A personal history of a makeup addiction
Cosmetics and makeup have a history almost as long the human race. We know Ancient Egyptians and Greeks loved at least a light beat; and makeup for use as body art predates the more cosmetic uses that later societies developed. In fact nearly every culture on earth has early connections with makeup.
Over time it has been outlawed, used as a status symbol, glorified, vilified, celebrated and pushed to the outer edges of society. But it has always been there. Makeup has evolved alongside the human race and despite our changing views and relationship with it, has maintained its significance.
Now that you have this history, let’s jump ahead a bit. To 1986 to be precise, when my personal history with makeup and cosmetics began. I was born on a foggy (I’m assuming) San Francisco morning to a mother with black eyeliner on who made sure that her hair had been freshly dyed, because she wanted to look nice. So it is safe to say that the road towards makeup obsession was paved with kohl.
Of course I had all the usual accoutrements of childhood; Tinker Bell Cosmetics, a face painting kit, and what ever my Mom didn’t want from her Clinique gift-with-purchase. I still remember coming home from school one day to have my Mom tell me my little brother had got into my makeup and smashed it all over the desk in our shared room!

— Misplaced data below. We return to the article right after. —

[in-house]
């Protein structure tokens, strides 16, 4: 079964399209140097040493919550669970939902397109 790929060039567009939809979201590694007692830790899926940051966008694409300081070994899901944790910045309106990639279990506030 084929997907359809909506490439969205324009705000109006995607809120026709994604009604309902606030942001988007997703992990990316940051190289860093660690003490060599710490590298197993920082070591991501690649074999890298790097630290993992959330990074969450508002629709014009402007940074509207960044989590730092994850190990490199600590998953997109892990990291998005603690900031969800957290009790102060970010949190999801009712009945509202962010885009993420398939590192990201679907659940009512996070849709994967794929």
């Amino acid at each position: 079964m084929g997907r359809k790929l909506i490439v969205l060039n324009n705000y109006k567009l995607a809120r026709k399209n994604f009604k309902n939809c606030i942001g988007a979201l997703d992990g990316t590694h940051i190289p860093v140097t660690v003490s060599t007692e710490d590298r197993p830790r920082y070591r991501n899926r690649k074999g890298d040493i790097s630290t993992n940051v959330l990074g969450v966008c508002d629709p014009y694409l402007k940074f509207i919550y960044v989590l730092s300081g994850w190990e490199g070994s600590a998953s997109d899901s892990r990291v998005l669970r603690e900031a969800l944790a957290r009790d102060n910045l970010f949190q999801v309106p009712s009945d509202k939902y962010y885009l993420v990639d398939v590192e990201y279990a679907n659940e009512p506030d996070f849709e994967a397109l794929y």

My heart sank, I was horrified, I would never forgive him!
I was eight.
The fact that this was an evil April Fool’s trick played by my Mom, and all my makeup was in fact fine, does not lessen the sense of doom I felt, and the obvious lasting trauma it caused. I mean do you remember the April Fool’s day joke your mom played on you when you were 8!
But despite this strong start, in reality my personal makeup story has been quite slow. I always thought of myself as an outsider, a rock and roller, a rebel. I associated makeup, especially foundation and “normal makeup” with the popular girls, the girls who listened to N*Sync and Britney, and read The Face On the Milk Carton. I was not popular (and didn’t want to be), I listened to the Sex Pistols and Bon Jovi, and read Anne Rice. So my early experience with makeup revolved around wanting to look like a vampire.
I stayed as pale as I could (the plus side of this was a very very early commitment to sun protection that has always stayed with me). I wore black eye liner, both tight-lining (though I didn’t know what it was called at the time) and lining above and below my lash lines. I also had a deep purple grossly sticky lipgloss from either Wet n’ Wild or Jane, that was my go to. It faded to a magenta pink within about 10 minutes of wear, so my best friend Katie was on permanent lip gloss duty to tell me when I needed to reapply. Because I was NOT a girl who wore pink lip gloss.
I’m not sure why exactly but I never worried about too much about makeup. Outside of my early adventures with pseudo-gothdom, which was hardly a full time commitment, I can’t remember what kind of makeup I wore. I always associated it with the type of girls I didn’t want to be, I hated getting up early, and I didn’t really know how to do it. Let’s just put it this way, I was on the north side of 25 before I learned that concealer should go on after foundation.